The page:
I had a chance to speak with SweetTooth and get his perspective on the increase in popularity, “The rise of riddim is a double edged sword; on one hand there are a lot of big name artists blatantly cashing in on its popularity and pretty much gentrifying the genre, but on the other it's amazing to see a lot of hard working producers and friends who actually love the music getting their time to shine and having their tracks played out at huge events around the world, and even more so having more big events dedicated to riddim popping up world wide giving us who produce and spin the genre more opportunities to do make a living doing what we love.” Devan Klemm adds, “Also, there are a good amount of bigger names that take elements of the genre but ultimately better sounding "riddim" tracks because they have more knowledge of production itself.”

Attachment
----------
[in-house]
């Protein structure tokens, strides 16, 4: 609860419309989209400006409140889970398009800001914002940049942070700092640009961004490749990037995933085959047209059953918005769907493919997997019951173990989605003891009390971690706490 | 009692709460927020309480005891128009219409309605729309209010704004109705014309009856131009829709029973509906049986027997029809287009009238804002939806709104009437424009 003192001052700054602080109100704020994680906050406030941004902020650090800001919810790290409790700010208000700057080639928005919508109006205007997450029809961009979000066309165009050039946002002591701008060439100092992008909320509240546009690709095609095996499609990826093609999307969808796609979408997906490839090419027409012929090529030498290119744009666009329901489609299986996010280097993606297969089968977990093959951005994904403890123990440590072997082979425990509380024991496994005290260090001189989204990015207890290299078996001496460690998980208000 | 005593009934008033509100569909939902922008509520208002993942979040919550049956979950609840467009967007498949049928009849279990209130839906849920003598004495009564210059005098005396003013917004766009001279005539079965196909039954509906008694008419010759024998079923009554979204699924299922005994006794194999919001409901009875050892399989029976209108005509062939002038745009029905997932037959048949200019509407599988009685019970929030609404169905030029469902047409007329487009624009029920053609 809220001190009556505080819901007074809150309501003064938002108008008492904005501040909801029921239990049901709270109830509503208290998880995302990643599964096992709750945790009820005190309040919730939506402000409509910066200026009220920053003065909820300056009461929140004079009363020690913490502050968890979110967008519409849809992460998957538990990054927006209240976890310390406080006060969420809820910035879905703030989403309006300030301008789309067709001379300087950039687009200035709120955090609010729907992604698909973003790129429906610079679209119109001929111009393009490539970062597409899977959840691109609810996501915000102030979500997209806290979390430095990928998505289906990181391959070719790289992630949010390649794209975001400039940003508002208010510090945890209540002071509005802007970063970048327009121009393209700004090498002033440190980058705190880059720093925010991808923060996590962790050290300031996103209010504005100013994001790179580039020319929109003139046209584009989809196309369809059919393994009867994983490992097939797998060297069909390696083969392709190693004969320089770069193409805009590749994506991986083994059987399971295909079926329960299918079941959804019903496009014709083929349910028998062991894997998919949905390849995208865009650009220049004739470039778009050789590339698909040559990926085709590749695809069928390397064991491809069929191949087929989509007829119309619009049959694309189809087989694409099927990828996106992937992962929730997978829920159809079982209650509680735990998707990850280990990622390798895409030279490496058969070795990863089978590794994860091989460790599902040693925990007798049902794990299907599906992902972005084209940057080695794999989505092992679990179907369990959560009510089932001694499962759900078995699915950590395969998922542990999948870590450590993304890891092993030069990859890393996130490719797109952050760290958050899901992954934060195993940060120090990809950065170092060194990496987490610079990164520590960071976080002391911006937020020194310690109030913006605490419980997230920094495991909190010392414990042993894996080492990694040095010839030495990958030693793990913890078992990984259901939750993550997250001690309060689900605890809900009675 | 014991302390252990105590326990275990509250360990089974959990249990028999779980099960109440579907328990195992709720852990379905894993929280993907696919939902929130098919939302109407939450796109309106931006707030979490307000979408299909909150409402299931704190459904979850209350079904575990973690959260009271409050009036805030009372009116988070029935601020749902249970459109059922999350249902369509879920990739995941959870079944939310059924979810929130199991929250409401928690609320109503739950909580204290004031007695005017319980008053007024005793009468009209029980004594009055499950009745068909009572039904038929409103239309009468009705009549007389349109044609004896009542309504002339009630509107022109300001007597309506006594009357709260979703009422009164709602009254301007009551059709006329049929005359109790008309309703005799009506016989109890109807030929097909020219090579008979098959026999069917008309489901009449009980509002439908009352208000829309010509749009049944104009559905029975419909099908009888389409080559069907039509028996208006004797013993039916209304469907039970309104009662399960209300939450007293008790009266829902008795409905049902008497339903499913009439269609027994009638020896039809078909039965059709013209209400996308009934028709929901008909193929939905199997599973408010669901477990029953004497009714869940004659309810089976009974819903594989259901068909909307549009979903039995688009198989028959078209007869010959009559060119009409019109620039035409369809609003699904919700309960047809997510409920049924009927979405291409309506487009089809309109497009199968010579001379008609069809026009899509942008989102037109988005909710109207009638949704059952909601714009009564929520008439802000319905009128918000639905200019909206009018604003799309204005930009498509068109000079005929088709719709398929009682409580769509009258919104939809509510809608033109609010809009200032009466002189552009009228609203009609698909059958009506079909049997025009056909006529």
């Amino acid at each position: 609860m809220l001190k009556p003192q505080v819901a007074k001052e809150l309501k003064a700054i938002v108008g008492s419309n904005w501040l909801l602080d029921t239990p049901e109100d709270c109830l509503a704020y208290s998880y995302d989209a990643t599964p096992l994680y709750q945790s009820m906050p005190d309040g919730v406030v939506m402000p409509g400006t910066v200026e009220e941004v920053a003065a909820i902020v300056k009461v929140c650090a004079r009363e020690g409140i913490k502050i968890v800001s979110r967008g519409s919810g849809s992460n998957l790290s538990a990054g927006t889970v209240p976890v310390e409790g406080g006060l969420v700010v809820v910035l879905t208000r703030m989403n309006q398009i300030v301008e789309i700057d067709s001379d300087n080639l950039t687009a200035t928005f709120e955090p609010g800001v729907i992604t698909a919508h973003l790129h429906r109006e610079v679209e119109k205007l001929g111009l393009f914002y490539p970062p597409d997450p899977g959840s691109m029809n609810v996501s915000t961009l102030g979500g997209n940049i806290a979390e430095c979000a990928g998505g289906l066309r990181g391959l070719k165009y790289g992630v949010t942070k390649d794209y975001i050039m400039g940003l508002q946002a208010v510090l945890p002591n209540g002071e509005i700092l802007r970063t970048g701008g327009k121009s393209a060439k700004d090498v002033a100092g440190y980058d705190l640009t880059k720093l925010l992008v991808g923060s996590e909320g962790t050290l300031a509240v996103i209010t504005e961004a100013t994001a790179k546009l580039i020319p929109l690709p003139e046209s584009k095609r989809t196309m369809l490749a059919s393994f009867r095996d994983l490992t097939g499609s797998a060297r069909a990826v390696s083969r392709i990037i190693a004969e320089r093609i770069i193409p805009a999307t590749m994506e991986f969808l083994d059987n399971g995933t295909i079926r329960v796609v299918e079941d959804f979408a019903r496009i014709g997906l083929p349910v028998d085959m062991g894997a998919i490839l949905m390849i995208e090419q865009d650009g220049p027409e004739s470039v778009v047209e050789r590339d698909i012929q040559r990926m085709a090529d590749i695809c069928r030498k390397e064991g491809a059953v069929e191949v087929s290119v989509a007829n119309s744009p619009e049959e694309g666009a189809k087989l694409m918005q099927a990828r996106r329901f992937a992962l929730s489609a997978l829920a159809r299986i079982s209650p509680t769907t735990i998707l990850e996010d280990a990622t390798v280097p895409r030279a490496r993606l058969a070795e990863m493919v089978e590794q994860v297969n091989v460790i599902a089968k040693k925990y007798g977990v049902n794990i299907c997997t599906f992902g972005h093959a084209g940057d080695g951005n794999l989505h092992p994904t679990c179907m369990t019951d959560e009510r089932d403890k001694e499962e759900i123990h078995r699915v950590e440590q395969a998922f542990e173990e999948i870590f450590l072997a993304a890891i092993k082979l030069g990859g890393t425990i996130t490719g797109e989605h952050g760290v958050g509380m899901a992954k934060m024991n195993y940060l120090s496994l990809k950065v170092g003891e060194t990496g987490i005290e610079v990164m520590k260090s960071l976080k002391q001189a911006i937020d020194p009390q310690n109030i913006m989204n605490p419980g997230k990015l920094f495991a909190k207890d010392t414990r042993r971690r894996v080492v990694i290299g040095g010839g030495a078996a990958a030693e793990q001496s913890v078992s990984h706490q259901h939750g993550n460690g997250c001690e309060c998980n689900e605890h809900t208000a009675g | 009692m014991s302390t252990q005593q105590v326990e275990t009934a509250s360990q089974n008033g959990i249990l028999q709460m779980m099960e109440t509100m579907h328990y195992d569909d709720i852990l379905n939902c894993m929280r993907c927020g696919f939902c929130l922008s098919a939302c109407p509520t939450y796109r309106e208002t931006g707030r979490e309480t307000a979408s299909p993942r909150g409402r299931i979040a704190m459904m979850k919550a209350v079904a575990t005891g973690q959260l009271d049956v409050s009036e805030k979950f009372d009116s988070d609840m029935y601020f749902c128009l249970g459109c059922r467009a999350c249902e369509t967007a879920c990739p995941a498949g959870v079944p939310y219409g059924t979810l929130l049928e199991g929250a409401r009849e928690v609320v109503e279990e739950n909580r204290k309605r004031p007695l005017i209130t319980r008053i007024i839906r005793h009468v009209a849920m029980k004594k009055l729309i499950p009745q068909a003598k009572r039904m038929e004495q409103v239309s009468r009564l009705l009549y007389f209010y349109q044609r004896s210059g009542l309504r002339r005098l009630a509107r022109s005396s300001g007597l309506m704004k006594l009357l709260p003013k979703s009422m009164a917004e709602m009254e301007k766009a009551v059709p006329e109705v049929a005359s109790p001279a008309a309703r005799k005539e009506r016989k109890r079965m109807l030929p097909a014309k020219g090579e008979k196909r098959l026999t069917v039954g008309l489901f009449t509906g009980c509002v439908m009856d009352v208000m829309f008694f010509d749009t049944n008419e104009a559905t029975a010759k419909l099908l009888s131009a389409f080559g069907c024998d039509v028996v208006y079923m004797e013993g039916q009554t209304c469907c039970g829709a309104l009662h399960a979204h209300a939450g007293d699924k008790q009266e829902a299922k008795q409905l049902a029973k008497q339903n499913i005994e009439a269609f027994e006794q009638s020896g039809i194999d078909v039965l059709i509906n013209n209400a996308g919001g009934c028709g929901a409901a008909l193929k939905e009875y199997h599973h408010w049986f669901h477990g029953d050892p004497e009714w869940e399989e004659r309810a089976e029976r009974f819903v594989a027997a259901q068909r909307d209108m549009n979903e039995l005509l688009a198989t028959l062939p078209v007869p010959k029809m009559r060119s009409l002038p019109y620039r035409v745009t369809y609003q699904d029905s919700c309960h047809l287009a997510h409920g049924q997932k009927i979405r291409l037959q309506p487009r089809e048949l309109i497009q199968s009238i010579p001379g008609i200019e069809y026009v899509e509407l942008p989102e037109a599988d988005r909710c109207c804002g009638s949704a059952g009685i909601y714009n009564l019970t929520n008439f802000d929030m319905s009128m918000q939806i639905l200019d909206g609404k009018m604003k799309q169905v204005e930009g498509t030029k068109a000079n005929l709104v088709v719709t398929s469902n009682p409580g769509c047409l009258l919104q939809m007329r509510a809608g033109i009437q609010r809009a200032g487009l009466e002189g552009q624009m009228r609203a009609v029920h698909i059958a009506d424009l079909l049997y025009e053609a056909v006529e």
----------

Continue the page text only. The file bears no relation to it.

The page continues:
Once a sound hits mainstream, the more affluent producers will give sound a try because they are inspired. It gives them a jolt of creativity. It energizes the left side of the brain and they want to create. Riddim isn't going anywhere, the snowball is only just beginning to roll.
Now that you have been brought up to date with the history of riddim, there is a something to remember: Where there is riddim, there is chopping. Per SweetTooth, “Chopping definitely goes hand in hand with riddim, the thing with riddim is the majority of it is pretty bare bones so it can get a bit boring for the crowd after a while, double dropping and chopping not only gives a lot of songs the extra weight they need but it gives the DJs the chance to essentially make his own song live and keep things fresh for the crowd.”